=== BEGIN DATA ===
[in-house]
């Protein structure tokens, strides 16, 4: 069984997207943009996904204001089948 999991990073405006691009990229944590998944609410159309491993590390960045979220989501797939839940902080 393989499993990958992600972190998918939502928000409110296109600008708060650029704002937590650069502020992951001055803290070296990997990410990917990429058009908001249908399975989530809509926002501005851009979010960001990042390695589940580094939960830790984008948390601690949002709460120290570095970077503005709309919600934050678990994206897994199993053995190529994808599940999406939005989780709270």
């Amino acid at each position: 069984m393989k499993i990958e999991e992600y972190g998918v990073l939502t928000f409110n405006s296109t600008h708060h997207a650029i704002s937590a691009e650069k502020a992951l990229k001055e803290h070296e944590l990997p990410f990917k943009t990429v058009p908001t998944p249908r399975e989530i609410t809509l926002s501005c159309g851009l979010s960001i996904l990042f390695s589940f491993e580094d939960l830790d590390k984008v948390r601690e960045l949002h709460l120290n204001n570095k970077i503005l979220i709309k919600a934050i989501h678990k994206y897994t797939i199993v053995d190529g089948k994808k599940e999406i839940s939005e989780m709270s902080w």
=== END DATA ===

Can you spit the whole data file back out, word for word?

[in-house]
């Protein structure tokens, strides 16, 4: 069984997207943009996904204001089948 999991990073405006691009990229944590998944609410159309491993590390960045979220989501797939839940902080 393989499993990958992600972190998918939502928000409110296109600008708060650029704002937590650069502020992951001055803290070296990997990410990917990429058009908001249908399975989530809509926002501005851009979010960001990042390695589940580094939960830790984008948390601690949002709460120290570095970077503005709309919600934050678990994206897994199993053995190529994808599940999406939005989780709270």
């Amino acid at each position: 069984m393989k499993i990958e999991e992600y972190g998918v990073l939502t928000f409110n405006s296109t600008h708060h997207a650029i704002s937590a691009e650069k502020a992951l990229k001055e803290h070296e944590l990997p990410f990917k943009t990429v058009p908001t998944p249908r399975e989530i609410t809509l926002s501005c159309g851009l979010s960001i996904l990042f390695s589940f491993e580094d939960l830790d590390k984008v948390r601690e960045l949002h709460l120290n204001n570095k970077i503005l979220i709309k919600a934050i989501h678990k994206y897994t797939i199993v053995d190529g089948k994808k599940e999406i839940s939005e989780m709270s902080w």